If Colleges Are Struggling to Stay Afloat, What Will This Mean for Your Future?

When you think of debt and college, your mind likely moves quickly to student loans. There has been much discussion and media attention, rightly so, around the trillion dollar debt-load carried by college graduates and their families. Coupled with continuing increases in tuition and fees at most colleges, the future cost of higher education can look scary indeed.

Per an interesting piece in the New York Times, it's even scarier than what it appears, if all we look at is student loans and tuition. Instead, Jeffrey J. Selingo, the editor at large at The Chronicle of Higher Education, proposes that parents, students and those that cover the higher ed industry understand the real reason behind these rising costs, and ask the tough questions that will help you understand how much trouble a college is really in. Because if that college is underwater, then what your child signed up for at 17, is very likely to cost much more at 21. In fact, Selingo suggests a truly troubled school might not even be in business four years from now:

Bond ratings aren’t scoured like the U.S. News and World Report rankings. But if you’re a parent preparing to start the college search with your son or daughter, the negative financial outlook raises plenty of questions to ask the college tour guide: Will outdated buildings be renovated? Will more part-time instructors replace retiring professors? Will classes get bigger or will students end up in partly online courses? Will the school even be in business by the time your child graduates in four years?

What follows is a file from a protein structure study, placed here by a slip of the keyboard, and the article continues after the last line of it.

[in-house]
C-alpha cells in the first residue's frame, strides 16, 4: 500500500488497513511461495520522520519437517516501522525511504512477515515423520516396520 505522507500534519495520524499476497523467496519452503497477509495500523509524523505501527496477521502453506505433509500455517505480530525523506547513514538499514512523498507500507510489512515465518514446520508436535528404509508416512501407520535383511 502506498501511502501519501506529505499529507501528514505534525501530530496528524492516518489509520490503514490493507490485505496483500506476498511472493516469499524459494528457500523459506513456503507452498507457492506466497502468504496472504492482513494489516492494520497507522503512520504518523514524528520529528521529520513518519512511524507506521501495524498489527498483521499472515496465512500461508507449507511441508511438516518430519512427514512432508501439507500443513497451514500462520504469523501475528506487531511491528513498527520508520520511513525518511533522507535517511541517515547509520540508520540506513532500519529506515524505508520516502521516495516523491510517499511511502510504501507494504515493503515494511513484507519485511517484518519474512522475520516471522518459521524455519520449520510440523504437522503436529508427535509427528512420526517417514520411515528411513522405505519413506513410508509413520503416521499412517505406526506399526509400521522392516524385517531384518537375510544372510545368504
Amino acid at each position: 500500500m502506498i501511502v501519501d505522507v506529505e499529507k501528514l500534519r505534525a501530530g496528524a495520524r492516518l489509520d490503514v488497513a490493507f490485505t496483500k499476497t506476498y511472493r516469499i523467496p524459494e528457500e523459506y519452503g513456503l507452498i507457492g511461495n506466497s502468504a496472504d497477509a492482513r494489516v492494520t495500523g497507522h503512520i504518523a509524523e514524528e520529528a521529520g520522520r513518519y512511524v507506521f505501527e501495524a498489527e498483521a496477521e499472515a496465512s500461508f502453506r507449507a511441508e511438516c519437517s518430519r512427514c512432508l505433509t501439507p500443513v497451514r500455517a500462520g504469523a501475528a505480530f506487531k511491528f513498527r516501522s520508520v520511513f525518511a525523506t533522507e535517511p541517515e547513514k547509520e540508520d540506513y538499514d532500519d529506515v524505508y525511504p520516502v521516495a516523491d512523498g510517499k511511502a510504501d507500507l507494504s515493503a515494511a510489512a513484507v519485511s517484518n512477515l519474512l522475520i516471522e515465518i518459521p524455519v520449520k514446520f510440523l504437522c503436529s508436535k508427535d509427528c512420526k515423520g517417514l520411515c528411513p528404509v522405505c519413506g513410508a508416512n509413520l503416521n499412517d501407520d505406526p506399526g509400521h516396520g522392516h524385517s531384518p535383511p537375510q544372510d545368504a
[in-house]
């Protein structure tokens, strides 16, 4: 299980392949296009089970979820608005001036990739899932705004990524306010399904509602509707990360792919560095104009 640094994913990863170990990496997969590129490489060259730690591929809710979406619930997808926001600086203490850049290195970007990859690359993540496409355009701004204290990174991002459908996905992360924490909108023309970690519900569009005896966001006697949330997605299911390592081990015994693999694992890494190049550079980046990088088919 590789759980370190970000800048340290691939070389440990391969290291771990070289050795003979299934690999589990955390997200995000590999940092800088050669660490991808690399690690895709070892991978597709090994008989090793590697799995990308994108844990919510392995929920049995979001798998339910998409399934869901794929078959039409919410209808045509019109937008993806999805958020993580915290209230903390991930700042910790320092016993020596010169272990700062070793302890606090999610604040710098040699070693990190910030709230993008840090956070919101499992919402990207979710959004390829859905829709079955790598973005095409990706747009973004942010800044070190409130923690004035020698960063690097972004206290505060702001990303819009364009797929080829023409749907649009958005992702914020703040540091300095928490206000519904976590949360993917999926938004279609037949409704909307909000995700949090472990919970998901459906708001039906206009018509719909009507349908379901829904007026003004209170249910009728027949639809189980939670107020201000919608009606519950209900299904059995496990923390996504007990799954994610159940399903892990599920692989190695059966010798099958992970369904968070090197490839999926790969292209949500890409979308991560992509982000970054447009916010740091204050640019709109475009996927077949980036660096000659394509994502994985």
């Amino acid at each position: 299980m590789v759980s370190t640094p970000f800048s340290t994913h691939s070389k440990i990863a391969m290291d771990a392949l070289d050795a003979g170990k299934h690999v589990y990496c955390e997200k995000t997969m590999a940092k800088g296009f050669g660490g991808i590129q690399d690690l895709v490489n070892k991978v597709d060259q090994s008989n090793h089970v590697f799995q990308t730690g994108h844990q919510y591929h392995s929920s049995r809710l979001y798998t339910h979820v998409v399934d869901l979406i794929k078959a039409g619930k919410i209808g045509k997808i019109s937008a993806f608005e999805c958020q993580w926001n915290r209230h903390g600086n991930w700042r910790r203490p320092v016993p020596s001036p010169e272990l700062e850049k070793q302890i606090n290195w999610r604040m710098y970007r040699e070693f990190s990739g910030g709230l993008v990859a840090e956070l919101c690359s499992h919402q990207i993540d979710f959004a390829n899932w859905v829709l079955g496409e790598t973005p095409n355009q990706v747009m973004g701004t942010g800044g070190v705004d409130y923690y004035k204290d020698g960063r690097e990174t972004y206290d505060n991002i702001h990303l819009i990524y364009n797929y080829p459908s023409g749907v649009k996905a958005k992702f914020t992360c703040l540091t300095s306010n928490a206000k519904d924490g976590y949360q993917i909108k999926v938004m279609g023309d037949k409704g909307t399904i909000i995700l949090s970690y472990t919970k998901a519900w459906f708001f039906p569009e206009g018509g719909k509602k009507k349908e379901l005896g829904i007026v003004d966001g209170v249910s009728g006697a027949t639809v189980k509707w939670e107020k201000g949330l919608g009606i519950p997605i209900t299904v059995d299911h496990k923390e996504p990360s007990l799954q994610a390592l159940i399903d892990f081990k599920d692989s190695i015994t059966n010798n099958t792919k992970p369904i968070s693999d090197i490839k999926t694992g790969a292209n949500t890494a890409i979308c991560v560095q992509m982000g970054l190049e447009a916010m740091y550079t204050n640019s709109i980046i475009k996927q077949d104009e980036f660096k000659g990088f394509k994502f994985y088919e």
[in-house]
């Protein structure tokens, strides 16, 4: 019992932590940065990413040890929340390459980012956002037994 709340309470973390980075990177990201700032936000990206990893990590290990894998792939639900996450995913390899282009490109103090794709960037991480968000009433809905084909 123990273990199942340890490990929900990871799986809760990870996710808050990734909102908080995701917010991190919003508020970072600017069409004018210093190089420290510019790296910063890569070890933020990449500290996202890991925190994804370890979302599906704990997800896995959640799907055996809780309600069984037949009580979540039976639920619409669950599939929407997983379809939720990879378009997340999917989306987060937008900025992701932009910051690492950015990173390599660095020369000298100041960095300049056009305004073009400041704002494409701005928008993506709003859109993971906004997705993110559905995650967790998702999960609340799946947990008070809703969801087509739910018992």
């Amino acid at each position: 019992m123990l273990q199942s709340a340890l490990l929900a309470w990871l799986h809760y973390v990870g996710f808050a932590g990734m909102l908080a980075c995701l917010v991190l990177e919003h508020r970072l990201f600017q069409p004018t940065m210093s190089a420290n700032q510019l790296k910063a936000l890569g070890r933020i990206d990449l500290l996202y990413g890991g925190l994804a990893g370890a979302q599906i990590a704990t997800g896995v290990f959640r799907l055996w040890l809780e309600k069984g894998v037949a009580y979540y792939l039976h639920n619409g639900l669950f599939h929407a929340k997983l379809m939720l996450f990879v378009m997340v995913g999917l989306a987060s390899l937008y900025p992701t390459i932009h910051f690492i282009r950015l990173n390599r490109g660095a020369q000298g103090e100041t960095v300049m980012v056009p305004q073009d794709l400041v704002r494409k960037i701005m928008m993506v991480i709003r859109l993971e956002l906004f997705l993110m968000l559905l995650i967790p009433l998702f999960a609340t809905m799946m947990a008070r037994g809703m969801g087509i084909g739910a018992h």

While Selingo does go on to say that it is unlikely we'll see mass college closings any time soon, he follows it with a very sobering statistic:

Only 500 or so of the 4,000-plus colleges and universities in the United States seem to have stable enough finances to be truly safe. The remaining colleges, where a vast majority of Americans attend, can no longer hold off the technological, demographic and economic forces quickly bearing down on them.

With one-third of colleges on an "unsustainable fiscal path", this article and its recommendations is well worth the read. And, whether you take his advice to dive into each college's bond-rating report or not, it is certainly easy to ask some tough questions when on that friendly campus tour. You can also check out the rising tuition costs for each college you are interested in here at College Factual.

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